Here are business events scheduled for April 21-25, 2014.
Providence, R.I. is suing dozens of Wall Street banks and other financial companies over high-frequency trading.
Microsoft will begin construction on a new data center in West Des Moines, state and local officials announced Friday, bringing the company's total investment in Iowa to nearly $2 billion, the largest in the state to date.
A federal judge has rejected an attempt by American Airlines to quickly cut off benefits for many of its retirees.
Small underground nuclear power plants that could be cheaper to build than their behemoth counterparts may herald the future for an energy industry under intense scrutiny since the Fukushima disaster, the incoming head of the Nuclear Energy Agency told The Associated Press.
The overall index for an economic survey of bankers in 10 Midwestern and Plains states has risen for a second consecutive month, suggesting more growth in the months ahead.
A Senate Democratic bill gradually increasing the federal minimum wage to $10.10 hourly would require private businesses to spend $15 billion more in salaries when it takes full effect in 2017, the Congressional Budget Office estimated Thursday.
Secret Service investigators say they are close to gaining a full understanding of the methods hackers used to breach Target's computer systems last December.
A Federal Reserve survey shows economic growth picking up across most of the United States over the past two months as bitter winter weather subsided.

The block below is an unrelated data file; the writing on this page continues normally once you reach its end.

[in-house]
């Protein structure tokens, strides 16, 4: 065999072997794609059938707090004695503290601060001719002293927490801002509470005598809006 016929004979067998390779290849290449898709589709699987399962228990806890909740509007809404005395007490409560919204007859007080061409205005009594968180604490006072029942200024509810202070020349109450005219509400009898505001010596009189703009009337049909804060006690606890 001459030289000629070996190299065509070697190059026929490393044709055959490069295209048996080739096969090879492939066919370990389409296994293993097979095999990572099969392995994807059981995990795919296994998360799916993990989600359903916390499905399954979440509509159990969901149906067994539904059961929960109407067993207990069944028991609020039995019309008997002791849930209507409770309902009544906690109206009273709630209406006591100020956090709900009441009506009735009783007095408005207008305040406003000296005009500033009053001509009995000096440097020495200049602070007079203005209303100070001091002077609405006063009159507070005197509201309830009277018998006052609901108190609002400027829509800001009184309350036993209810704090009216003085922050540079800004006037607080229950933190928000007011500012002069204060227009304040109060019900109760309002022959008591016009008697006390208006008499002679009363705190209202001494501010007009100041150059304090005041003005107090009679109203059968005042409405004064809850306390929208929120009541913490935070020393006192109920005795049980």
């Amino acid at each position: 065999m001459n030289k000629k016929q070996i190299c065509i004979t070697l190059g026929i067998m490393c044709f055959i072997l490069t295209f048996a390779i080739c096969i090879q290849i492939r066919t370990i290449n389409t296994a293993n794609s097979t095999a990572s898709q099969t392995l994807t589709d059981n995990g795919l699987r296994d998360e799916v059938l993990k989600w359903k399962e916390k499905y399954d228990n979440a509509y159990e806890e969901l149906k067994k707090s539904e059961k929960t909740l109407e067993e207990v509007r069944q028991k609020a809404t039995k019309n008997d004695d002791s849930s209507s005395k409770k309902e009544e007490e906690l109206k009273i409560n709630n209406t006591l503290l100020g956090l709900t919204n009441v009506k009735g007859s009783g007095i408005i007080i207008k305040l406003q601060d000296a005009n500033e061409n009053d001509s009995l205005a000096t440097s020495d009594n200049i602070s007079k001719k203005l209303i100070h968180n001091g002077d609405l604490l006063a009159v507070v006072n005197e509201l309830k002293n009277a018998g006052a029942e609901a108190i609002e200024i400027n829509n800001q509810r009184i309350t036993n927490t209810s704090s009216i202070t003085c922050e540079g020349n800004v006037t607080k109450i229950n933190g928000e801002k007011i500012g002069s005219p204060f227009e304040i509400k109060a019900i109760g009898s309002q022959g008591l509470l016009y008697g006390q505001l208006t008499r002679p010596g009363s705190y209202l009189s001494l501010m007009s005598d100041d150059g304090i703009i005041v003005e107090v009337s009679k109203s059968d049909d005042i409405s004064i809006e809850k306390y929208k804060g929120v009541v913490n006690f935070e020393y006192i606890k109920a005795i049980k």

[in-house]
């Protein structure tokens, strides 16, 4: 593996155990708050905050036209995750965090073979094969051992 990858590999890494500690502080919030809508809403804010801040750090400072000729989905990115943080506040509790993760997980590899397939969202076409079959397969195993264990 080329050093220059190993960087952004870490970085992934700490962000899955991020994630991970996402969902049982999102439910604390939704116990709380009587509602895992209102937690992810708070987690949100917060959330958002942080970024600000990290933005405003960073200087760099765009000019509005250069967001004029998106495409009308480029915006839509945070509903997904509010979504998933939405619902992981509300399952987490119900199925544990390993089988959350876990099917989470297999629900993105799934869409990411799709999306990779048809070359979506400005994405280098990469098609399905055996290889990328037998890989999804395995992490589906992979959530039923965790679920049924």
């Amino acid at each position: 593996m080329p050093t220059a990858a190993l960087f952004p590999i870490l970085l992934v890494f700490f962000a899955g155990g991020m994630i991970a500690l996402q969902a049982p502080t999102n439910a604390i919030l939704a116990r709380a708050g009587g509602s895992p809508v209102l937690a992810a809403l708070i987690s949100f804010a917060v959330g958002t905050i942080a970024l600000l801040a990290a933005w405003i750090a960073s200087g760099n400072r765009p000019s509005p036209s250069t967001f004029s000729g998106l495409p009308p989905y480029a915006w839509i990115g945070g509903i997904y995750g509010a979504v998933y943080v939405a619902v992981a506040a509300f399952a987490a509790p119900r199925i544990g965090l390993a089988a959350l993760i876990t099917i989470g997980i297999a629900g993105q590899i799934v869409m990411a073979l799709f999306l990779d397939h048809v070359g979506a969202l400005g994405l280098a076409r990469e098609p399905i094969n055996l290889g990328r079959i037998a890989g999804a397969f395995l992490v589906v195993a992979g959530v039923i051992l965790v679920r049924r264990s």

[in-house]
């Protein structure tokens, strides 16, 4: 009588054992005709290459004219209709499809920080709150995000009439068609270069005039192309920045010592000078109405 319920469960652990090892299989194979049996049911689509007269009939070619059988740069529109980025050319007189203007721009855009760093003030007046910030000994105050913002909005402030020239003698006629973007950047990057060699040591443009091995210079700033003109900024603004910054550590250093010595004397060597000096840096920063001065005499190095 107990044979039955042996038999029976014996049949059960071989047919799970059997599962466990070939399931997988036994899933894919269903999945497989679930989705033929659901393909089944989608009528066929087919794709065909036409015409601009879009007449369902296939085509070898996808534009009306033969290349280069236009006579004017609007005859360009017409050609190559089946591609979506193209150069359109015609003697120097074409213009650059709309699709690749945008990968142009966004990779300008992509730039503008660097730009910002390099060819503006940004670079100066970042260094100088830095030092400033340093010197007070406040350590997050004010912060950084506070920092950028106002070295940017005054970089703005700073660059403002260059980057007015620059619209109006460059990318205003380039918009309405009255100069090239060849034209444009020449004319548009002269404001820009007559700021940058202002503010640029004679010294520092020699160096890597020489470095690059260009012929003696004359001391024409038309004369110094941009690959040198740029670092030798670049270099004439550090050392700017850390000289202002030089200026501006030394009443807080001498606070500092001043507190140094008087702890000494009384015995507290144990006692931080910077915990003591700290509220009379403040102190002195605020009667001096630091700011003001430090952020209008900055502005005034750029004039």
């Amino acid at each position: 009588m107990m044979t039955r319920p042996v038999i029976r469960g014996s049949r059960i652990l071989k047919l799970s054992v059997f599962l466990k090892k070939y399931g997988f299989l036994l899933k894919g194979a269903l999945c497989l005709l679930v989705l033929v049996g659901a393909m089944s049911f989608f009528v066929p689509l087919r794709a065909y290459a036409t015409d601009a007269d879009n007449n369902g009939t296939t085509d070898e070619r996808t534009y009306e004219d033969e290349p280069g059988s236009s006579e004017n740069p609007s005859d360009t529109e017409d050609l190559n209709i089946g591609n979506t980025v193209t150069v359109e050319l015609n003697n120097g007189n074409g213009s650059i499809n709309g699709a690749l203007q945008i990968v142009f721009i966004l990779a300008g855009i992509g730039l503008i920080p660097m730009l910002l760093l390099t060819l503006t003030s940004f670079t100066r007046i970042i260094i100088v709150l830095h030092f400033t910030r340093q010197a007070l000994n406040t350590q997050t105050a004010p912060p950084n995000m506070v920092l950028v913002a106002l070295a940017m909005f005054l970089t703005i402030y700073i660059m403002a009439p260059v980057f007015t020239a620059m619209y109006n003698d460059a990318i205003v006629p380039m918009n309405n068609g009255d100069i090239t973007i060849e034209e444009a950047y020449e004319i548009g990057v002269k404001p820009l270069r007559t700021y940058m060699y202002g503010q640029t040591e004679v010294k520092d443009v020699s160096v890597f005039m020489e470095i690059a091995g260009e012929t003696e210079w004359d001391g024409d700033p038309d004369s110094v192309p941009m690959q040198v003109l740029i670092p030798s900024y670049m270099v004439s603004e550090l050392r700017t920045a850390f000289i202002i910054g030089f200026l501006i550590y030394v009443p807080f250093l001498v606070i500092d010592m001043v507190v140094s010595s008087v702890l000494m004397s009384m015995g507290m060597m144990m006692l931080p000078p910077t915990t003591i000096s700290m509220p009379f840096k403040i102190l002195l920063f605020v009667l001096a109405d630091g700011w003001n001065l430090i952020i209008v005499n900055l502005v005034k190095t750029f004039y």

Google's first-quarter earnings growth faltered as the Internet's most influential company grappled with a persistent downturn in advertising prices while spending more money to hire employees and invest in daring ideas.
China's state-owned film distributor is making its first investment in Hollywood movies by taking a stake in two Legendary Entertainment productions.
The Federal Reserve may be about to turn more aggressive in its regulation of the financial system.
It's the silent enemy in our retirement accounts: High fees.
Shares of General Motors Co. sank to a 10-month low Friday amid continuing fallout from a mishandled recall of 2.6 million small cars.
An Internet connection and a bunch of stolen identities are all it takes for crooks to collect billions of dollars in bogus federal tax refunds. And the scam is proving too pervasive to stop.